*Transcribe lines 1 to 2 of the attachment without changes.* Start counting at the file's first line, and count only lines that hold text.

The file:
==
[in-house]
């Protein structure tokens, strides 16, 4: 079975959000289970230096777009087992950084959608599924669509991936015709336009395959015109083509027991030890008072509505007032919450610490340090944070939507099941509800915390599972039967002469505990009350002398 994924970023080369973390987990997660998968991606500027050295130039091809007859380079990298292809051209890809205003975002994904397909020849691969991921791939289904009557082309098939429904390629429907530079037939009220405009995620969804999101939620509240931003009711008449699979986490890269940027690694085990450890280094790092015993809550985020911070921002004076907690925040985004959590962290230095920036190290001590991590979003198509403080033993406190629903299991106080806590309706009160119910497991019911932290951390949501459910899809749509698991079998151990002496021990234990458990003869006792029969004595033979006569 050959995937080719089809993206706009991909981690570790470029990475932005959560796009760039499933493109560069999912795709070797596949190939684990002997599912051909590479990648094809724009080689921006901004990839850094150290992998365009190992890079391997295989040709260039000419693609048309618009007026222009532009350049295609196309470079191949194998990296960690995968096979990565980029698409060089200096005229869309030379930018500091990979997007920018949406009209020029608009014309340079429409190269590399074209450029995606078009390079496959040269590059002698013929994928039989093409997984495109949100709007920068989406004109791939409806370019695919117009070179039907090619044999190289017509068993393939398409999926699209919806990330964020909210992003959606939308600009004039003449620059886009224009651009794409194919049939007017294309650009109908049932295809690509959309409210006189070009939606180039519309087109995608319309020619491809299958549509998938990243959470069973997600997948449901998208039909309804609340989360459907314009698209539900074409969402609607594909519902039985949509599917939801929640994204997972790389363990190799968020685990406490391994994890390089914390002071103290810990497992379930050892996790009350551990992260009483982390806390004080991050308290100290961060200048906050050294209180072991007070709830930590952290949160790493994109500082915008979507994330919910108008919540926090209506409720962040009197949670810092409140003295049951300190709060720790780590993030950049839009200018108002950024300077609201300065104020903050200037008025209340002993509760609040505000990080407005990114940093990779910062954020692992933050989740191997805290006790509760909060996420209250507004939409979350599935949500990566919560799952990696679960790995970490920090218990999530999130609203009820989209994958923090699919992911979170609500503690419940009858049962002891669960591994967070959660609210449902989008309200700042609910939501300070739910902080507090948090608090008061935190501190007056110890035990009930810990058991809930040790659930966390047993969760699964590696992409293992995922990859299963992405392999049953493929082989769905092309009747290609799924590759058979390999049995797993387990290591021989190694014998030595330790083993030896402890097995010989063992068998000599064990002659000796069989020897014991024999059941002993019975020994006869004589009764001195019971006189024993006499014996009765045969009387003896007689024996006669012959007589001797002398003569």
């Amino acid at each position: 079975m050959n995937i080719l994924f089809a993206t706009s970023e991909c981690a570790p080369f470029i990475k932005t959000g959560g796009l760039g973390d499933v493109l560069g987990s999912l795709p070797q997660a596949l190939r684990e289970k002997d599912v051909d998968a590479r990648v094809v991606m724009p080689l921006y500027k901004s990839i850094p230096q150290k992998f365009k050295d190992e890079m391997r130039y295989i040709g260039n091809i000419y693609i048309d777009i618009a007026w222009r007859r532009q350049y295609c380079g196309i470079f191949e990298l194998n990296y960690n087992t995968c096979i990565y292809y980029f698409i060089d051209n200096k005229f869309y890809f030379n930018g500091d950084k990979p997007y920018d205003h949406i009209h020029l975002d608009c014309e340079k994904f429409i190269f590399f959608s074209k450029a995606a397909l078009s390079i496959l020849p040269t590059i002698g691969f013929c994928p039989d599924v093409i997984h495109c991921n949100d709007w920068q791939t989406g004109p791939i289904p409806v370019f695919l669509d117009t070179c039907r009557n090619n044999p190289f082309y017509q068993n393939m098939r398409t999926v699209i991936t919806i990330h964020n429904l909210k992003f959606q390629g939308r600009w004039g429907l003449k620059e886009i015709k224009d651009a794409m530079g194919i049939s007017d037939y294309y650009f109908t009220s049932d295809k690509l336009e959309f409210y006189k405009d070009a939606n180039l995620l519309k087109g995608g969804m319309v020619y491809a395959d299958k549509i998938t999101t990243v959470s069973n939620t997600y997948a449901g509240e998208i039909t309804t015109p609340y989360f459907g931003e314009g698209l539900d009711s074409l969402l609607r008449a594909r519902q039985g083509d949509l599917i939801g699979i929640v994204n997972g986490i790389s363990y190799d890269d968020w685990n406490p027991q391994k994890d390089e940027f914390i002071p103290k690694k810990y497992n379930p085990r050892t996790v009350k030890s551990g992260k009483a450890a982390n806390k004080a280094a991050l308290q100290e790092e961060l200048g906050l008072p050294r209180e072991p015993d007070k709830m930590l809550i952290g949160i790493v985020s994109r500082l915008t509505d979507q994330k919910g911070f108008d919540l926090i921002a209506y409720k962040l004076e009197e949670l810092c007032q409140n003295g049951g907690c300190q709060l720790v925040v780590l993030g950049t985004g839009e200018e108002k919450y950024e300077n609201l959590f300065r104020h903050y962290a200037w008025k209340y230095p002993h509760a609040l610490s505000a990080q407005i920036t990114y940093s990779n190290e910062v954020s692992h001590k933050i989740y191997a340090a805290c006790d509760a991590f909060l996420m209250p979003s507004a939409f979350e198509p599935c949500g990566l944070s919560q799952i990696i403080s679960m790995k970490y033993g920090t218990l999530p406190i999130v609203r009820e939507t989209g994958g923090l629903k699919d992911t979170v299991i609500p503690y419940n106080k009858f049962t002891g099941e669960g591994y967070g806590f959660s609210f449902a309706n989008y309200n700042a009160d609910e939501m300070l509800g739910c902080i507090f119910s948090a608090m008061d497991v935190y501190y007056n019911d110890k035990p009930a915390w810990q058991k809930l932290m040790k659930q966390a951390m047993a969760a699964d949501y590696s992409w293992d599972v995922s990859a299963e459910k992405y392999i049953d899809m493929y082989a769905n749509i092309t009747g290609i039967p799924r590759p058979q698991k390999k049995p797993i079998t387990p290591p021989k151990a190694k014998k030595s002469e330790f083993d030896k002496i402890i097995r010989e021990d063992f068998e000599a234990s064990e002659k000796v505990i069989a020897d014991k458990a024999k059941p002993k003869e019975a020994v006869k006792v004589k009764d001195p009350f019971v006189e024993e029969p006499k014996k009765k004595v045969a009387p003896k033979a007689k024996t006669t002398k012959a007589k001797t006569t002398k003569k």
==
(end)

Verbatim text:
[in-house]
């Protein structure tokens, strides 16, 4: 079975959000289970230096777009087992950084959608599924669509991936015709336009395959015109083509027991030890008072509505007032919450610490340090944070939507099941509800915390599972039967002469505990009350002398 994924970023080369973390987990997660998968991606500027050295130039091809007859380079990298292809051209890809205003975002994904397909020849691969991921791939289904009557082309098939429904390629429907530079037939009220405009995620969804999101939620509240931003009711008449699979986490890269940027690694085990450890280094790092015993809550985020911070921002004076907690925040985004959590962290230095920036190290001590991590979003198509403080033993406190629903299991106080806590309706009160119910497991019911932290951390949501459910899809749509698991079998151990002496021990234990458990003869006792029969004595033979006569 050959995937080719089809993206706009991909981690570790470029990475932005959560796009760039499933493109560069999912795709070797596949190939684990002997599912051909590479990648094809724009080689921006901004990839850094150290992998365009190992890079391997295989040709260039000419693609048309618009007026222009532009350049295609196309470079191949194998990296960690995968096979990565980029698409060089200096005229869309030379930018500091990979997007920018949406009209020029608009014309340079429409190269590399074209450029995606078009390079496959040269590059002698013929994928039989093409997984495109949100709007920068989406004109791939409806370019695919117009070179039907090619044999190289017509068993393939398409999926699209919806990330964020909210992003959606939308600009004039003449620059886009224009651009794409194919049939007017294309650009109908049932295809690509959309409210006189070009939606180039519309087109995608319309020619491809299958549509998938990243959470069973997600997948449901998208039909309804609340989360459907314009698209539900074409969402609607594909519902039985949509599917939801929640994204997972790389363990190799968020685990406490391994994890390089914390002071103290810990497992379930050892996790009350551990992260009483982390806390004080991050308290100290961060200048906050050294209180072991007070709830930590952290949160790493994109500082915008979507994330919910108008919540926090209506409720962040009197949670810092409140003295049951300190709060720790780590993030950049839009200018108002950024300077609201300065104020903050200037008025209340002993509760609040505000990080407005990114940093990779910062954020692992933050989740191997805290006790509760909060996420209250507004939409979350599935949500990566919560799952990696679960790995970490920090218990999530999130609203009820989209994958923090699919992911979170609500503690419940009858049962002891669960591994967070959660609210449902989008309200700042609910939501300070739910902080507090948090608090008061935190501190007056110890035990009930810990058991809930040790659930966390047993969760699964590696992409293992995922990859299963992405392999049953493929082989769905092309009747290609799924590759058979390999049995797993387990290591021989190694014998030595330790083993030896402890097995010989063992068998000599064990002659000796069989020897014991024999059941002993019975020994006869004589009764001195019971006189024993006499014996009765045969009387003896007689024996006669012959007589001797002398003569």